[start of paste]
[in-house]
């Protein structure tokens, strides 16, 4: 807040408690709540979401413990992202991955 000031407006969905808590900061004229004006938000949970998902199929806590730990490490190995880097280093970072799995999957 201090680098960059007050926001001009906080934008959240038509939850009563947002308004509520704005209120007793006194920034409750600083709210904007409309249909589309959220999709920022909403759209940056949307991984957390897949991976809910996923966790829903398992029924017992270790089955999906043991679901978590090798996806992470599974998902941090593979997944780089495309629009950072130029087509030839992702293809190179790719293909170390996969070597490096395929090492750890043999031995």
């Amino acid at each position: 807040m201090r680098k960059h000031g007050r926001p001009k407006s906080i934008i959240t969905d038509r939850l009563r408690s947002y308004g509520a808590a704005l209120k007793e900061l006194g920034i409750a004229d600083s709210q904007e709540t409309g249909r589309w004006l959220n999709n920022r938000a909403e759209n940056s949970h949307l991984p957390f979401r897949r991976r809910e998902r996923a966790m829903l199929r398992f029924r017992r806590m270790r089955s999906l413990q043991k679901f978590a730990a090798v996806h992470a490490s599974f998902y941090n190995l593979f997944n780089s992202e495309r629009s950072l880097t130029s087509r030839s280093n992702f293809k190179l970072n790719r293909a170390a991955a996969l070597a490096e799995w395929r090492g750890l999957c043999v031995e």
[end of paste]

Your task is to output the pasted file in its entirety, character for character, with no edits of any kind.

[in-house]
């Protein structure tokens, strides 16, 4: 807040408690709540979401413990992202991955 000031407006969905808590900061004229004006938000949970998902199929806590730990490490190995880097280093970072799995999957 201090680098960059007050926001001009906080934008959240038509939850009563947002308004509520704005209120007793006194920034409750600083709210904007409309249909589309959220999709920022909403759209940056949307991984957390897949991976809910996923966790829903398992029924017992270790089955999906043991679901978590090798996806992470599974998902941090593979997944780089495309629009950072130029087509030839992702293809190179790719293909170390996969070597490096395929090492750890043999031995």
């Amino acid at each position: 807040m201090r680098k960059h000031g007050r926001p001009k407006s906080i934008i959240t969905d038509r939850l009563r408690s947002y308004g509520a808590a704005l209120k007793e900061l006194g920034i409750a004229d600083s709210q904007e709540t409309g249909r589309w004006l959220n999709n920022r938000a909403e759209n940056s949970h949307l991984p957390f979401r897949r991976r809910e998902r996923a966790m829903l199929r398992f029924r017992r806590m270790r089955s999906l413990q043991k679901f978590a730990a090798v996806h992470a490490s599974f998902y941090n190995l593979f997944n780089s992202e495309r629009s950072l880097t130029s087509r030839s280093n992702f293809k190179l970072n790719r293909a170390a991955a996969l070597a490096e799995w395929r090492g750890l999957c043999v031995e």